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Sanzaar planning NZ-based Rugby Championship, committed to Super Rugby

South Africa lift the 2019 Rugby Championship trophy (by Marcelo Endelli/Getty Images)

Sanzaar, the umbrella body of the South African, New Zealand, Australian and Argentinian rugby unions, has identified New Zealand as the preferred destination for the 2020 Rugby Championship, adding that its organisation remains united amid reports over its long-term future.

Andy Marinos, chief executive of Sanzaar, last week suggested that the national team tournament could run from October to December, if travel and health restrictions can support an eight-week competition window amid Covid-19.

The 2020 Rugby Championship is currently scheduled for August 8 to September 27. It is due to kick off with a clash between Australia and New Zealand in Melbourne, but the escalating Covid-19 situation in the state of Victoria means there is little chance of this happening.

In a statement today (Thursday), Marinos sought to address “recent media commentary” around the long-term future of Sanzaar, the future structure of its competitions and the rest of the 2020 playing calendar amidst the impact of the global pandemic.

He said: “Having successfully restarted Super Rugby this year in Australia and New Zealand our focus is now on The Rugby Championship (TRC) that is set to be played in one central location. We have determined that New Zealand is currently the favoured option given the Covid stability within the region.

“Critical to this, however, is alignment with the New Zealand government around its requirements for this to take place. Sanzaar is well advanced in option planning with New Zealand Rugby, which in turn, is now seeking New Zealand government approval. It is hoped that details on the TRC will be announced in the near future.”

NZ Rugby chief executive Mark Robinson said a six-week event held from early November until mid-December is currently being targeted, with Sanzaar to take on the expense of quarantine measures for the Australia, South Africa and Argentina teams.

“It’s a significant opportunity for the game here, and for the entire country which we’re excited about and eager to begin work with a number of key stakeholders, most notably the government, to see what we can make happen,” Robinson said, according to the Stuff.co.nz website.

“We’re looking to play from early-ish November until early to mid-December, probably across six weeks. The actual format and draws and kick-off times, it’s too early to say with much certainty.”

Sports and Recreation Minister Grant Robertson said the government is open to hosting the Championship. However, he added: “But, of course, we will need to ensure they can be held safely, and we have the appropriate facilities available so that players can isolate and train upon entry to New Zealand.”

Robinson indicated that a profit-sharing model would be explored for its hosting of the tournament. He said: “We’ll work towards a model where everyone who participates has got a benefit. We’re working to win-win situations but the detail hasn’t been worked through.”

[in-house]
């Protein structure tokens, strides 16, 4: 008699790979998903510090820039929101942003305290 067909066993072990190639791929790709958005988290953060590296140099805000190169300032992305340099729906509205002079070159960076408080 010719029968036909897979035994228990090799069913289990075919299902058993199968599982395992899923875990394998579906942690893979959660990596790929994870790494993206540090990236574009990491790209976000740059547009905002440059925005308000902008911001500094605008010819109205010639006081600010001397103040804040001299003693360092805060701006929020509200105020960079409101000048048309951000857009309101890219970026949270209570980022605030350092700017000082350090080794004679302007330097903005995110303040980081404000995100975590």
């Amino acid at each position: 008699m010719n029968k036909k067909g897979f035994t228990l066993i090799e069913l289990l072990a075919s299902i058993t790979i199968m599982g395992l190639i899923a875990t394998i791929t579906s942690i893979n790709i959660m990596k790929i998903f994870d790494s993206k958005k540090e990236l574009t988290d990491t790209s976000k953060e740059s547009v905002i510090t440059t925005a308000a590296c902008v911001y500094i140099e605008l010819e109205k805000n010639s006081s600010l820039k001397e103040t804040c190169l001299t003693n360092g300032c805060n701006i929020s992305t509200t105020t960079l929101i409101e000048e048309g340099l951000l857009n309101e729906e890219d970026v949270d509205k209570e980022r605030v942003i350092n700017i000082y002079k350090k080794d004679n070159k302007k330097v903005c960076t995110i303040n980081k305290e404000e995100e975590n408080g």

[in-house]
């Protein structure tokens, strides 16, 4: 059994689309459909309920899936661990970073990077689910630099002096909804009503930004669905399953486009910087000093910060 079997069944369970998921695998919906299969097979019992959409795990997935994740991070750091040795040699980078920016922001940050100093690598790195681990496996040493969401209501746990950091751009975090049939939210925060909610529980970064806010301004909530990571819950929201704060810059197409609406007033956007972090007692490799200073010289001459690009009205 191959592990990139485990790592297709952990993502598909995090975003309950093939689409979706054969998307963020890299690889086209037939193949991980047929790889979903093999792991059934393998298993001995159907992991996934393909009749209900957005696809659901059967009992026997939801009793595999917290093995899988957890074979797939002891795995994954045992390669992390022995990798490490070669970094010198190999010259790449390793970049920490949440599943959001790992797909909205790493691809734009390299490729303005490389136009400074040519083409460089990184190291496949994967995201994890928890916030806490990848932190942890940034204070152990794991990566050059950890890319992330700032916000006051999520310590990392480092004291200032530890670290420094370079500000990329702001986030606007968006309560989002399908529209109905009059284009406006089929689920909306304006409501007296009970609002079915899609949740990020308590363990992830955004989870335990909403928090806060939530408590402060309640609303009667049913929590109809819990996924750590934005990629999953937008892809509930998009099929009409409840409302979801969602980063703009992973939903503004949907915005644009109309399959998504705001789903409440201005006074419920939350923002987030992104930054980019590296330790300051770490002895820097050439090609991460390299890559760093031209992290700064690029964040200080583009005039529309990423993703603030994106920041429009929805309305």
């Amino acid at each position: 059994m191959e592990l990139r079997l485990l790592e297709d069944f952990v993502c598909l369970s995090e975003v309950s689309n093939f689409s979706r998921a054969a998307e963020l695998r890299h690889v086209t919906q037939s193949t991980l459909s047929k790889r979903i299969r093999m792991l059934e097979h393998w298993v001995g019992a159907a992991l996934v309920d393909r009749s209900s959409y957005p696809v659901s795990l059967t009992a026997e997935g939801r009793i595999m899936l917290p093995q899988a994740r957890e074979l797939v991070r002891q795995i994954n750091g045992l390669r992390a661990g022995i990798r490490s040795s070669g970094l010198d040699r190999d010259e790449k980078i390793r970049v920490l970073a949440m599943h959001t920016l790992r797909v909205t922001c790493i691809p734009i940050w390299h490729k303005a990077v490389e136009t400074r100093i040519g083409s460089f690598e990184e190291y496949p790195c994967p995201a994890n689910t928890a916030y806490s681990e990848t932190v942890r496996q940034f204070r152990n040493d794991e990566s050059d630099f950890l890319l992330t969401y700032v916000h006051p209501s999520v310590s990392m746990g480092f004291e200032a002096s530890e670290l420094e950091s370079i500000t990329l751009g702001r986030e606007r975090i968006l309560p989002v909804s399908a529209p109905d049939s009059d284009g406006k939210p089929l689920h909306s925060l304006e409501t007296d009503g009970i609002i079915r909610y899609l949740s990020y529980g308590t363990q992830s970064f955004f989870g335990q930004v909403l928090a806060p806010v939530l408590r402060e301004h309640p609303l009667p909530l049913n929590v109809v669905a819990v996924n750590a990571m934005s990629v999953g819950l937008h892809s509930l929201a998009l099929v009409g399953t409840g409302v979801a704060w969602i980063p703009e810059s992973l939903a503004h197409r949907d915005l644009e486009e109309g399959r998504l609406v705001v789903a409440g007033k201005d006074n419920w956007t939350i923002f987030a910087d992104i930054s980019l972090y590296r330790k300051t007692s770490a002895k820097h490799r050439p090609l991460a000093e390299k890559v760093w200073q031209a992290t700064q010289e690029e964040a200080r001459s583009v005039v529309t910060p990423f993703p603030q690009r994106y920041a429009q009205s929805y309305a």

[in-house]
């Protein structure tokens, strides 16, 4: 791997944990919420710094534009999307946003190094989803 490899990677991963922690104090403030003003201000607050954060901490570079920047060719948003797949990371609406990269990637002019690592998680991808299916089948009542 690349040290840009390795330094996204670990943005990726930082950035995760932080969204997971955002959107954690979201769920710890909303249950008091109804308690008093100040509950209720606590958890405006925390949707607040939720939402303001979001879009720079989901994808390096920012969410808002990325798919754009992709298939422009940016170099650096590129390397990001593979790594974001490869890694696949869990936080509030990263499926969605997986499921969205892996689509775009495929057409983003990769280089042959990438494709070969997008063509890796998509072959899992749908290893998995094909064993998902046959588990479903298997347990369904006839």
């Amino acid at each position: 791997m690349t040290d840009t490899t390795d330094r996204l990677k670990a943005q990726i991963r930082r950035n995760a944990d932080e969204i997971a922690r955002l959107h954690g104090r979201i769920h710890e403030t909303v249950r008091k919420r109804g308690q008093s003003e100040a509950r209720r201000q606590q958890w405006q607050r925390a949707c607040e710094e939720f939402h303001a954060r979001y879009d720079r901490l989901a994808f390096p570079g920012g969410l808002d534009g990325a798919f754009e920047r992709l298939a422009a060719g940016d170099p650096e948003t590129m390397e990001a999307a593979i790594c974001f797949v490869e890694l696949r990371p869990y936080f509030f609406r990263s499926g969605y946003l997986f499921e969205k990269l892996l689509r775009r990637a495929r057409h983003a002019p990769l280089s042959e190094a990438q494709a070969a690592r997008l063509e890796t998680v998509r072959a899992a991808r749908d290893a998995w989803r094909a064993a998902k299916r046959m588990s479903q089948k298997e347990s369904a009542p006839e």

With Australia and New Zealand commencing domestic Super Rugby tournaments in recent weeks, the future of the club event has also been debated. Earlier this week, Rugby Australia chairman Hamish McLennan said he will offer NZ Rugby a bigger slice of any private equity investment in a revamped Super Rugby, as part of ongoing talks between the unions over the future of the competition.

Recently-appointed RA chairman McLennan is eager to establish a competition with neighbours New Zealand from 2021. The ‘trans-Tasman’ set-up under discussion would cut the extensive travelling commitments of the current Super Rugby tournament by excluding South African and Argentinian teams, and also help relieve the financial burden of the Covid-19 pandemic.

The talks have produced friction between RA and NZ Rugby. McLennan said last week that NZ Rugby was trying to dictate terms in a way that “feels a bit master-servant at the moment”.

In June, Rugby Australia said the Sunwolves would not take part in Australia’s pared-back Super Rugby competition this year, bringing the curtain down on the Tokyo franchise. This season was already set to be the Sunwolves’ last in Super Rugby. Sanzaar last year decided to cut the team, which has failed to gain traction among Japanese fans and sponsors since launch in 2016.

South African and Argentinian franchises have also been unable to return to action, but Marinos said the original Super Rugby vision remains strong. He said: “The Sanzaar Joint Venture is not being dismantled. The member unions remain committed to the long-term future as a joint venture.

“We all recognise the current challenges we face in trying to settle on any potential Super Rugby competition structures moving forward under the pandemic environment, however the restructuring of Super Rugby through reformatted competitions does not mean the dismantling of Sanzaar.

“There is a clear understanding that the value of the Sanzaar alliance and the pathway of Super Rugby to international rugby remains critical to the long-term success, development and competitiveness of the respective national teams. Our record in cross-hemisphere matches and World Cup tournaments are evidence of this.”

Marinos added: “Unfortunately, the pandemic has been particularly tough for our partners in Argentina as the size and length of the ‘lockdown’ has meant they are not able to play in any further revised Super Rugby domestic competition this year.

“That said Sanzaar is continuing to work with the Argentina Rugby Union (UAR) in looking for solutions to give their players some meaningful match preparation as we look ahead to the rest of 2020 with The Rugby Championship. Sanzaar is also assisting South Africa Rugby as it plans a return to play strategy in the weeks ahead.”